At the end of the Center for Public Integrity's latest corruption report card, readers are invited to send an email to their elected state legislators based on address and zip code.Who is surprised?
The Florida Sunshine Law, as open records and meetings regulations have come to be known, has long been a source of chest-thumping in Tallahassee. “Florida is proud to lead the nation in providing public access to government meetings and records,” brags the Office of the Attorney General on its website.
But for some, the law seems not to apply.
Over the past several years, the rich and powerful in Florida have seemed far less accountable to open government laws than the drug-addled and hapless. So while the public is welcome to read about how a spring breaker bit off a hamster’s head, nobody was supposed to learn about how Gov. Rick Scott ousted a top law enforcement official behind closed doors, potentially violating the state’s open meetings law.
When somebody got stabbed during confusion involving harmonicas, it was everyone’s business. Meanwhile, public figures are free to hide hundreds of millions of dollars in blind trusts and dodge public scrutiny over conflicts of interest.
In 2014, 75% of Florida voters approved an amendment to the Florida constitution in order to provide a dedicated source of funding -- immune from tampering by the governor and legislature -- to buyout lands in private ownership like Big Sugar's, critical to restoring the Everglades and protecting the drinking water of millions of South Floridians. What did the legislature do last year to reflect the will of the people? Nothing. NADA.
The do-nothing legislature has tied itself in knots avoiding the will of the people expressed through another constitutional amendment, supported by more than 60 percent of voters: Fair Districts. Despite special legislative sessions and endless litigation strategies costing taxpayers tens of millions, has the GOP majority come even close to meeting a roadmap established by multiple state supreme court decisions? Nope. NOPE.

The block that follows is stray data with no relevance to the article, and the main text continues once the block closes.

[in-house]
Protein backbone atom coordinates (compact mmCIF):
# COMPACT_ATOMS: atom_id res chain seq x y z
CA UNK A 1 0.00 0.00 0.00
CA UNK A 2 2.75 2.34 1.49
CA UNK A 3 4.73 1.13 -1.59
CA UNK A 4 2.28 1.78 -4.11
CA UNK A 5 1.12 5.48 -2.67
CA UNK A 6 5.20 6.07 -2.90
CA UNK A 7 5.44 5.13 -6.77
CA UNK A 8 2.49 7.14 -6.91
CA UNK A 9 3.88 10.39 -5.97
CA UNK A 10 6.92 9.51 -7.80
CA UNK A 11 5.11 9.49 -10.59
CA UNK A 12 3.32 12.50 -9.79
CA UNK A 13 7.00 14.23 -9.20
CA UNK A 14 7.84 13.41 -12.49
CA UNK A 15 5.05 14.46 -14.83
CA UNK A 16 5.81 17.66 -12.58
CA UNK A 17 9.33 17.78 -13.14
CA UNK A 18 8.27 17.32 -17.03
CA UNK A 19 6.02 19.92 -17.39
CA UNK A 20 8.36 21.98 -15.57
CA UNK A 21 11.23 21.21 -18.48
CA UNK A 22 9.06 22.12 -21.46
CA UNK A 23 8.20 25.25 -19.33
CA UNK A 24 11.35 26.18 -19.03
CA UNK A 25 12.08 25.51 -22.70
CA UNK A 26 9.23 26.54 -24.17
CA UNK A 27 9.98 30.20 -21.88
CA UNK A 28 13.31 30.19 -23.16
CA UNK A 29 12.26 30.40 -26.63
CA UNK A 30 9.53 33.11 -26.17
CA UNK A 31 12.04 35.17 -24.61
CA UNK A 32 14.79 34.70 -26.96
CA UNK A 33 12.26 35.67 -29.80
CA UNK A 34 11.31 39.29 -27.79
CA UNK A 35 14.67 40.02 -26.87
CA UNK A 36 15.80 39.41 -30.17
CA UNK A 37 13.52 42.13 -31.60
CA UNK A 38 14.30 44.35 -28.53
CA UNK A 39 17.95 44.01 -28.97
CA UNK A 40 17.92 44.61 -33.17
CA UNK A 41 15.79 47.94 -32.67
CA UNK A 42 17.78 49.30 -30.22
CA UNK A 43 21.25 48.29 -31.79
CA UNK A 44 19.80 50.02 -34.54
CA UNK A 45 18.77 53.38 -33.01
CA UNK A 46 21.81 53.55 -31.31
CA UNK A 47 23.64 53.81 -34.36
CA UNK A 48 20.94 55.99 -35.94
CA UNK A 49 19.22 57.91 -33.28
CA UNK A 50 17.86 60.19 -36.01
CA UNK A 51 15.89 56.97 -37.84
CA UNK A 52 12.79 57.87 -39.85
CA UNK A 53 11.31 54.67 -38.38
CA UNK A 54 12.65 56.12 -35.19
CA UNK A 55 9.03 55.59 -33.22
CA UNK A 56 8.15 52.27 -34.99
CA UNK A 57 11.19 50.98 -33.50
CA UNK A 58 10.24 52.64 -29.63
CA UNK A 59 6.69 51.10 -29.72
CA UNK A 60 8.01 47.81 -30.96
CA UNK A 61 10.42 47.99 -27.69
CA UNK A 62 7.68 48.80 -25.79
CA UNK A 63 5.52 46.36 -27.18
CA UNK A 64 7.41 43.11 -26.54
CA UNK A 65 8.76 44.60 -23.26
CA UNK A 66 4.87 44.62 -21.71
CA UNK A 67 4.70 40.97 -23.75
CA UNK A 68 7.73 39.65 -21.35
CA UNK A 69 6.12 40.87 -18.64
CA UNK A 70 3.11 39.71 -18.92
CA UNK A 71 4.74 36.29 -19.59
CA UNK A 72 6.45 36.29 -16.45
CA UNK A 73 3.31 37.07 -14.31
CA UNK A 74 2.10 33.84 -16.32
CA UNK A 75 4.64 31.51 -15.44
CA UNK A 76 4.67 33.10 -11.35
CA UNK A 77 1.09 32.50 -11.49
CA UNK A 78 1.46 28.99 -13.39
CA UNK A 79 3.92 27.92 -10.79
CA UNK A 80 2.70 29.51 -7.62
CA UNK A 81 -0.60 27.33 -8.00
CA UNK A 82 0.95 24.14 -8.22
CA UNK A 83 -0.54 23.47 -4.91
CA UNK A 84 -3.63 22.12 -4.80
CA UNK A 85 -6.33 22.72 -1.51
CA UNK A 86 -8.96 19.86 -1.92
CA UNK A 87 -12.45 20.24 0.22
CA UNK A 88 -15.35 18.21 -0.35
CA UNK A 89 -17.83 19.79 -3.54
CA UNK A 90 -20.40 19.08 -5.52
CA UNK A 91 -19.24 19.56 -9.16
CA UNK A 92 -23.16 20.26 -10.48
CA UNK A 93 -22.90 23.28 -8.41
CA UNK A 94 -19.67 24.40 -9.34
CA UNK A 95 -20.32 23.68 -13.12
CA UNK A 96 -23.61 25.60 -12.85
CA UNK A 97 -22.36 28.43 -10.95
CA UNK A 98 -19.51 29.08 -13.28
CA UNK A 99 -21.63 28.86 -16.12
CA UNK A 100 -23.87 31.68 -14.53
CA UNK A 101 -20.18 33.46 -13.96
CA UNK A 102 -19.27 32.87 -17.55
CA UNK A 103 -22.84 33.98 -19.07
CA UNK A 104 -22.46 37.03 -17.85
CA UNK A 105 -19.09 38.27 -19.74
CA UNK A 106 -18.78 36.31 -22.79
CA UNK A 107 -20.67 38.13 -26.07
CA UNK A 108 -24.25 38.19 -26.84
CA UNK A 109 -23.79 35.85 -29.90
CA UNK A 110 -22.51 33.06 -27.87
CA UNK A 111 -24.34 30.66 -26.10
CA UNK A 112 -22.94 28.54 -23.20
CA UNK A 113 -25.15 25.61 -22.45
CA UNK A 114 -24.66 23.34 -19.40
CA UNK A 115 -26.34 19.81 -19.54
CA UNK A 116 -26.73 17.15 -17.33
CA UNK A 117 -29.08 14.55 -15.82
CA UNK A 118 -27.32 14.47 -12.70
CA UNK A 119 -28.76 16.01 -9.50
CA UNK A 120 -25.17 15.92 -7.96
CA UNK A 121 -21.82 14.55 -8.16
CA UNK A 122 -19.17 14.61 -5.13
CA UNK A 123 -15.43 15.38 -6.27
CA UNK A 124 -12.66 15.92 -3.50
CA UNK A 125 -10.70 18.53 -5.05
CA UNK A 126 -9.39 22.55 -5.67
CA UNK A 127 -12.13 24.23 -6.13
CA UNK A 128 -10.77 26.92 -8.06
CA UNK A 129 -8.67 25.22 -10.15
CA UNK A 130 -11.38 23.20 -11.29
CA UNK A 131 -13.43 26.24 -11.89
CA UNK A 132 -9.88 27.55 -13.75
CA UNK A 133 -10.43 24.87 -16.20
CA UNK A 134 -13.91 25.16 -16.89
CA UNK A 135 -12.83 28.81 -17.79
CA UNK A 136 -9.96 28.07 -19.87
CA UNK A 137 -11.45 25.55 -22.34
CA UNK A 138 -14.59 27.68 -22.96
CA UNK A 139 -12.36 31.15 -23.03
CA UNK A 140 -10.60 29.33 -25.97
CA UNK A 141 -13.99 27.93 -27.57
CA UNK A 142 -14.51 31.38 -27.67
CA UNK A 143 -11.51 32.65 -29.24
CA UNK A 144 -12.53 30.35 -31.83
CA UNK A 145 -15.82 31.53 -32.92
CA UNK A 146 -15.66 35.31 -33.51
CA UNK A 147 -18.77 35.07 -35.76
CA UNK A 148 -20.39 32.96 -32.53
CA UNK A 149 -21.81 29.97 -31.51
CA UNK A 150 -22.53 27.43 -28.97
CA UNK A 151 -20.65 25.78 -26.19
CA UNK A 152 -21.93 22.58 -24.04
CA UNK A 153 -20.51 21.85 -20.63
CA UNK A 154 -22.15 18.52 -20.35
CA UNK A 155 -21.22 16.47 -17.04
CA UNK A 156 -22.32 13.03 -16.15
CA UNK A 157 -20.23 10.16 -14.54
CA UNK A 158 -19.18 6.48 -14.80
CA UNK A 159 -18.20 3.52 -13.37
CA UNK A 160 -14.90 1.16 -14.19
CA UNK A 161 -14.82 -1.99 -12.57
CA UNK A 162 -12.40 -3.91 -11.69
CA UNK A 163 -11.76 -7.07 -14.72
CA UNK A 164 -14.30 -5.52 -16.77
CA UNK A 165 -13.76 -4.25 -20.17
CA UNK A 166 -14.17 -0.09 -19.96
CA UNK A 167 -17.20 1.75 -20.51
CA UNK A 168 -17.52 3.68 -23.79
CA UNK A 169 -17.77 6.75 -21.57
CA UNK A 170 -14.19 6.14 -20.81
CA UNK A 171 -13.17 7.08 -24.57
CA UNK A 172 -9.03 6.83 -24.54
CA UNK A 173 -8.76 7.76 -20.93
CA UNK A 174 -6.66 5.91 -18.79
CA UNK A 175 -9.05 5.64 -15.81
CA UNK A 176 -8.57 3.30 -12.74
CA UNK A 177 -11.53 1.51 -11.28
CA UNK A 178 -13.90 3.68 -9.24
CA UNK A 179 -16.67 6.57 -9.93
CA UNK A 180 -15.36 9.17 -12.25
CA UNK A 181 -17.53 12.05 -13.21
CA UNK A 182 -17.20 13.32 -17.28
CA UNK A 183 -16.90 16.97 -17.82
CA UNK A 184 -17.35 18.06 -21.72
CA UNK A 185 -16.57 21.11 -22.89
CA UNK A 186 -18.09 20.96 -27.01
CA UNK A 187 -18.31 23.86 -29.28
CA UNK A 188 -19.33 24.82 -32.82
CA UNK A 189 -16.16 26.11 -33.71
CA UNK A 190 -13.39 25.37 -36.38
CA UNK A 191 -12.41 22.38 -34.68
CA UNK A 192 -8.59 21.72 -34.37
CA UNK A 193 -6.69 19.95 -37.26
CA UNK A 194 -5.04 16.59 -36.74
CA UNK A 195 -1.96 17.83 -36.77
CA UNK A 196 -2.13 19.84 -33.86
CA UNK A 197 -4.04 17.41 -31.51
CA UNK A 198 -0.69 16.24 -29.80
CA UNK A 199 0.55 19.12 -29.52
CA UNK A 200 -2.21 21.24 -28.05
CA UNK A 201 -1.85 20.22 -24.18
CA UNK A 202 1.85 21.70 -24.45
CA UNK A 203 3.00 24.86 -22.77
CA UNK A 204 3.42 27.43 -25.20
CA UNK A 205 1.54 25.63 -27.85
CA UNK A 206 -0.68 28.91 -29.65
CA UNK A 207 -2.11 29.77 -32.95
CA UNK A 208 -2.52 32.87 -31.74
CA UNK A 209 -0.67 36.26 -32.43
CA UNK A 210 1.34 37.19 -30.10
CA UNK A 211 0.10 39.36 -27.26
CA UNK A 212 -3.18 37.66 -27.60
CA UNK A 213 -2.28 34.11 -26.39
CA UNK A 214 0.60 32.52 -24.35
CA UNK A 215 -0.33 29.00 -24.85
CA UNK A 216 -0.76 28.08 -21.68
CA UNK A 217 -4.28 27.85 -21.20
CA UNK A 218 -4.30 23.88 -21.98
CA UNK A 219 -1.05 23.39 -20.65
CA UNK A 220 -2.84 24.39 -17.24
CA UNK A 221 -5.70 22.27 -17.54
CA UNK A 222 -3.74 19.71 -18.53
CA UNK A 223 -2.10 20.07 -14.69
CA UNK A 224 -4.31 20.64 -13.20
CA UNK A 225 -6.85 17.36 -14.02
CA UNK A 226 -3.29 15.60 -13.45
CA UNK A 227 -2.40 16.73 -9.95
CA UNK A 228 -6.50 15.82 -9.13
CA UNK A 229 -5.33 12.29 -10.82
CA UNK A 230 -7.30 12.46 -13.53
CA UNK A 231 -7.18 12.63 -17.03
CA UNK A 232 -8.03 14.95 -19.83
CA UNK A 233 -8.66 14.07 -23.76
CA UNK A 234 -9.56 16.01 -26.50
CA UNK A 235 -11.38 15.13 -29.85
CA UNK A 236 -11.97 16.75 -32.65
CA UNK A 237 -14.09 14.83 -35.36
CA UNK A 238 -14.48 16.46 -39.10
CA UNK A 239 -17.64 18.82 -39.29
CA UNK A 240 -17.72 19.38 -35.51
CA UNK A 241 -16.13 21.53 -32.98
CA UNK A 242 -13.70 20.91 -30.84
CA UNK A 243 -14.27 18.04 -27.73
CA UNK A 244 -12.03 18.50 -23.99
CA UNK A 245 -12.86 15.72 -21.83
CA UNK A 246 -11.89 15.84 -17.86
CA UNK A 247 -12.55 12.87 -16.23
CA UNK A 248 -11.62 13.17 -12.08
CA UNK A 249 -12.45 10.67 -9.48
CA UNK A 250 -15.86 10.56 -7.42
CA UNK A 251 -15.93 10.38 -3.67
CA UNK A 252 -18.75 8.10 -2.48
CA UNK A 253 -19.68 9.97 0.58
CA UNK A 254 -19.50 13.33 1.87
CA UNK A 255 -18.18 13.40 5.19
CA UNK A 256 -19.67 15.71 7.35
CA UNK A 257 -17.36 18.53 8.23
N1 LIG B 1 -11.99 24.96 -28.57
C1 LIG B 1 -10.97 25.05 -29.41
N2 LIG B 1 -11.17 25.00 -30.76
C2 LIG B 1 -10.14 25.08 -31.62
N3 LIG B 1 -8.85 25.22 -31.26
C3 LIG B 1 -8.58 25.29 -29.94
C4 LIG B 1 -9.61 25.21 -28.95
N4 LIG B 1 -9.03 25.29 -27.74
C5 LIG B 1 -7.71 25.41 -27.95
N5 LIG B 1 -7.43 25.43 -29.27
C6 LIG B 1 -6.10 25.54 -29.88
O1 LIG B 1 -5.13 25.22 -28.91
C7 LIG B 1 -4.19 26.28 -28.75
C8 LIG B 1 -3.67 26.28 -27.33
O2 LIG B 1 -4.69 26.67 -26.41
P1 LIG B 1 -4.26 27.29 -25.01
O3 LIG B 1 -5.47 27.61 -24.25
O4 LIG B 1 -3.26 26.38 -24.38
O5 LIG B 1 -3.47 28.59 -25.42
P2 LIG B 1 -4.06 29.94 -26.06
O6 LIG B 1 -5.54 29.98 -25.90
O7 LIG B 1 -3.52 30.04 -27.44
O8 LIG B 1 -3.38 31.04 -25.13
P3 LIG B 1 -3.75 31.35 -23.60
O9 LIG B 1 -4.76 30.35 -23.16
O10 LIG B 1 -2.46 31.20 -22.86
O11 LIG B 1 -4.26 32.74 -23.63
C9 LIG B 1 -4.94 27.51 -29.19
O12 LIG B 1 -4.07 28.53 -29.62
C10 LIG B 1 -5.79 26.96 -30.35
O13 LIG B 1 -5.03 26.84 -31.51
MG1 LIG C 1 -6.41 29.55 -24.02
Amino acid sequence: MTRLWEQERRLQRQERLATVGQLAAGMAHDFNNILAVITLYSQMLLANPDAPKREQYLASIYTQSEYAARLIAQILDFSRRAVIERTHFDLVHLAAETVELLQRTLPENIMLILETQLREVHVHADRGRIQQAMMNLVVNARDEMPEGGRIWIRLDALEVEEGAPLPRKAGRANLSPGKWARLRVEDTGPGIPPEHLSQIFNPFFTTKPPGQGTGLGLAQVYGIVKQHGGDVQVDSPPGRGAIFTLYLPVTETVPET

The Miami Herald recently reported on the public corruption associated with Dade Medical College and the litany of elected officials who groveled at its campaign finance spigot. Dade Medical College was a scam operation that exploited hundreds of Miami-Dade families and aspiring young people. Have any of the elected officials who took money from the college for their political campaigns stood up and apologized to voters? Nope. NOPE.
When Gov. Rick Scott and his cabinet, including sycophants Ag. Secretary Adam Putnam and Atty General Pam Biondi, had a chance to side with people against FPL's plan to site two new nuclear power plants at Turkey Point -- to cost customers over $20 billion if they are ever built -- they put on blinders and took sleeping pills. When they awoke, did they recognize the public's valid arguments and evidence of fiscal insanity in the plan for new nuclear at sea level in the region of the nation most vulnerable to climate change? Nope. NOPE.
When the state legislature had the chance to nix early cost recovery, through which FPL earns hundreds of millions -- enriching top shareholders and executives -- the legislature voted, "Of course we will help you, FPL, continue to rake in profits from planning nuclear reactors that may never be built." It also became state policy to deny global warming.
The Center for Public Integrity organized an online email response to Florida's dismal rating. At the click of a submit button on the keyboard, it sent my email appeal to two elected officials squarely in the middle of overt and covert forms of political corruption: Erik Fresen, a Republican, and Gwen Margolis, a Democrat. For many years, Senator Margolis was a leader of the unreformable majority of the Miami-Dade County Commission, on the side of developer friends and family. Fresen, only a few years ago delegated by the casino industry to change state law, is also haplessly tied to the same for-profit educational disaster that turned the promise of charter schools into yet another of Florida's wealthy, insulated industries inclined to manipulate the public interest for private gain.
Where there is hope, it lies with a new generation of activists who are unafraid of confronting the status quo in Miami-Dade. They need to quicken the pace of recruiting competent candidates for elected office and back up their choices with enthusiastic organization and follow-through. It is tough, difficult work but evidence is on their side. The FBI calls South Florida the corruption capital of the United States. Voters know it is true. Younger voters need to mobilize and send packing every elected official who looked the other way, during a time when shifting the cost of public corruption to taxpayers became institutionalized.